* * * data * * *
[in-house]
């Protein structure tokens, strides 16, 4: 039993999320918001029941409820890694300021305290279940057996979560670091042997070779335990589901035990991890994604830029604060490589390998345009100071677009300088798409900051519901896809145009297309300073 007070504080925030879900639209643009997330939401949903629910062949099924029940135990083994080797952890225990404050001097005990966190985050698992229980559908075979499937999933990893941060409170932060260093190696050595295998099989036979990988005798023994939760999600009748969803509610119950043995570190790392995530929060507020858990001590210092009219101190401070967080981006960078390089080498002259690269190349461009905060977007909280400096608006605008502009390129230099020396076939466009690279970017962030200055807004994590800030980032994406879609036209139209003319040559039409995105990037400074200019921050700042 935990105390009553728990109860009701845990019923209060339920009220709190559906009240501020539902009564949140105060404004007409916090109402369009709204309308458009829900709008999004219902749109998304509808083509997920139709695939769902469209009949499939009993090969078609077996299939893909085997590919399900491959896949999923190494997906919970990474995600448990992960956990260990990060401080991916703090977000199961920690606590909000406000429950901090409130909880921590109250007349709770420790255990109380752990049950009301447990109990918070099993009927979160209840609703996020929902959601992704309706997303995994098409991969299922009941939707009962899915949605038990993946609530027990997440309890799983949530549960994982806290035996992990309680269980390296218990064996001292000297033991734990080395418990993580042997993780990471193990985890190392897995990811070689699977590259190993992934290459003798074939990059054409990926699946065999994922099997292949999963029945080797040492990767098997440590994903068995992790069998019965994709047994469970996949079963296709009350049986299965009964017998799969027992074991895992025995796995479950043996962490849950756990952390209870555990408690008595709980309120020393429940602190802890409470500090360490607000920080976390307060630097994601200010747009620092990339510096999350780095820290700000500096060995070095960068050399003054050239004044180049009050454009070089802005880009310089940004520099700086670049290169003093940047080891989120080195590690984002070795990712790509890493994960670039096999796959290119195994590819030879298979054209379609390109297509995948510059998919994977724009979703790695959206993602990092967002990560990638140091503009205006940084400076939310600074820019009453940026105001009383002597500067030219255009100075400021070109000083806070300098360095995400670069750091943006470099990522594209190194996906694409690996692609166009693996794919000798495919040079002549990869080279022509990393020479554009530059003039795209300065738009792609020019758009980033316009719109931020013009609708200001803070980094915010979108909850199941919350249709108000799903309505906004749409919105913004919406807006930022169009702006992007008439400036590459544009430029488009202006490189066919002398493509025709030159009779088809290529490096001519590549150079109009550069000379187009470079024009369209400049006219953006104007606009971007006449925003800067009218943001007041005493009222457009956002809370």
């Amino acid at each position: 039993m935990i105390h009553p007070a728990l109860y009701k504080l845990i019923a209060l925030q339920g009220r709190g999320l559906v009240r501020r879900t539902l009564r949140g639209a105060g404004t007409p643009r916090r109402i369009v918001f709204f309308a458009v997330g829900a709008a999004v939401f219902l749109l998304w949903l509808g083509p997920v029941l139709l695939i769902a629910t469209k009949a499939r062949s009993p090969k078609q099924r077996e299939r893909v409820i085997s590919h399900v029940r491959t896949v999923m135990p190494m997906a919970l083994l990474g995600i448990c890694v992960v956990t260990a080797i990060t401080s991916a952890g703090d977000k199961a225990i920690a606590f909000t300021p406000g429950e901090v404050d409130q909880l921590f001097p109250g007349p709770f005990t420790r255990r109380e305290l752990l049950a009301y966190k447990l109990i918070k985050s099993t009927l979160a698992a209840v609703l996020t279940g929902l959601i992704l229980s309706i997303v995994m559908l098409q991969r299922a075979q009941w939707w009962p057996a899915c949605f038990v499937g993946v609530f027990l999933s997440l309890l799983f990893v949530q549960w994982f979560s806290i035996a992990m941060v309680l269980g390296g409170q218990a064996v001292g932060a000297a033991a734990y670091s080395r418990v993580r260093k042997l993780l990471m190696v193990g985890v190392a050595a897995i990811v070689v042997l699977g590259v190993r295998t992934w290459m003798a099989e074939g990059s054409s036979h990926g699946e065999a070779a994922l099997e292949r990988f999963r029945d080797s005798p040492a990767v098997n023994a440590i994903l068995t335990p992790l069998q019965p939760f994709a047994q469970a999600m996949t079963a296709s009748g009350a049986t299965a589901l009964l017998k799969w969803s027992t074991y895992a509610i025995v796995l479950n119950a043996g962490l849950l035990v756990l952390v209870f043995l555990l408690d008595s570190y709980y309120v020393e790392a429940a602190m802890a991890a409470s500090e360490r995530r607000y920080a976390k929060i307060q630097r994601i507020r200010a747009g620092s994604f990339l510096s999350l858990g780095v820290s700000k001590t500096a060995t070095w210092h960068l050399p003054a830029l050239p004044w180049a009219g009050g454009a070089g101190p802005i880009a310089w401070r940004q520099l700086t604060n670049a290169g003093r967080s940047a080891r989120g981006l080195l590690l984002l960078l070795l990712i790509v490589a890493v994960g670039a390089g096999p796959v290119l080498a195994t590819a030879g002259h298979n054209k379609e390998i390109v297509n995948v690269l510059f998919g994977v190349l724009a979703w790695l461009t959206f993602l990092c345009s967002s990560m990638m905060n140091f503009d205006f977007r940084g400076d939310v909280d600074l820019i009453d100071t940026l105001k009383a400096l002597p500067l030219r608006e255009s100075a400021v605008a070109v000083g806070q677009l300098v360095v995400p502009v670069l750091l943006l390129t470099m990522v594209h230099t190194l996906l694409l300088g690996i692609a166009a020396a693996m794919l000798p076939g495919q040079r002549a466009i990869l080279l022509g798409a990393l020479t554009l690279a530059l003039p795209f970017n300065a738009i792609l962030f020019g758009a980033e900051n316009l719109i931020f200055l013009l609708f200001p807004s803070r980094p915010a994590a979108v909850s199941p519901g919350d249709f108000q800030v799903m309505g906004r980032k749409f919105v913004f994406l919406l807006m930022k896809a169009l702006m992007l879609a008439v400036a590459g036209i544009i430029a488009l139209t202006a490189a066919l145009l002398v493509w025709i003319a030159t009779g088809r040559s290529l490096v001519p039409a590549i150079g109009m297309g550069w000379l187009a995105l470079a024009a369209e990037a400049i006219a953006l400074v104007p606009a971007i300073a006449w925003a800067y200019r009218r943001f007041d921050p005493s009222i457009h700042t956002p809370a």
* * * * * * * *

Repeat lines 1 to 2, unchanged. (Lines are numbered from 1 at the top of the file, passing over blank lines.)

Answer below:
[in-house]
């Protein structure tokens, strides 16, 4: 039993999320918001029941409820890694300021305290279940057996979560670091042997070779335990589901035990991890994604830029604060490589390998345009100071677009300088798409900051519901896809145009297309300073 007070504080925030879900639209643009997330939401949903629910062949099924029940135990083994080797952890225990404050001097005990966190985050698992229980559908075979499937999933990893941060409170932060260093190696050595295998099989036979990988005798023994939760999600009748969803509610119950043995570190790392995530929060507020858990001590210092009219101190401070967080981006960078390089080498002259690269190349461009905060977007909280400096608006605008502009390129230099020396076939466009690279970017962030200055807004994590800030980032994406879609036209139209003319040559039409995105990037400074200019921050700042 935990105390009553728990109860009701845990019923209060339920009220709190559906009240501020539902009564949140105060404004007409916090109402369009709204309308458009829900709008999004219902749109998304509808083509997920139709695939769902469209009949499939009993090969078609077996299939893909085997590919399900491959896949999923190494997906919970990474995600448990992960956990260990990060401080991916703090977000199961920690606590909000406000429950901090409130909880921590109250007349709770420790255990109380752990049950009301447990109990918070099993009927979160209840609703996020929902959601992704309706997303995994098409991969299922009941939707009962899915949605038990993946609530027990997440309890799983949530549960994982806290035996992990309680269980390296218990064996001292000297033991734990080395418990993580042997993780990471193990985890190392897995990811070689699977590259190993992934290459003798074939990059054409990926699946065999994922099997292949999963029945080797040492990767098997440590994903068995992790069998019965994709047994469970996949079963296709009350049986299965009964017998799969027992074991895992025995796995479950043996962490849950756990952390209870555990408690008595709980309120020393429940602190802890409470500090360490607000920080976390307060630097994601200010747009620092990339510096999350780095820290700000500096060995070095960068050399003054050239004044180049009050454009070089802005880009310089940004520099700086670049290169003093940047080891989120080195590690984002070795990712790509890493994960670039096999796959290119195994590819030879298979054209379609390109297509995948510059998919994977724009979703790695959206993602990092967002990560990638140091503009205006940084400076939310600074820019009453940026105001009383002597500067030219255009100075400021070109000083806070300098360095995400670069750091943006470099990522594209190194996906694409690996692609166009693996794919000798495919040079002549990869080279022509990393020479554009530059003039795209300065738009792609020019758009980033316009719109931020013009609708200001803070980094915010979108909850199941919350249709108000799903309505906004749409919105913004919406807006930022169009702006992007008439400036590459544009430029488009202006490189066919002398493509025709030159009779088809290529490096001519590549150079109009550069000379187009470079024009369209400049006219953006104007606009971007006449925003800067009218943001007041005493009222457009956002809370």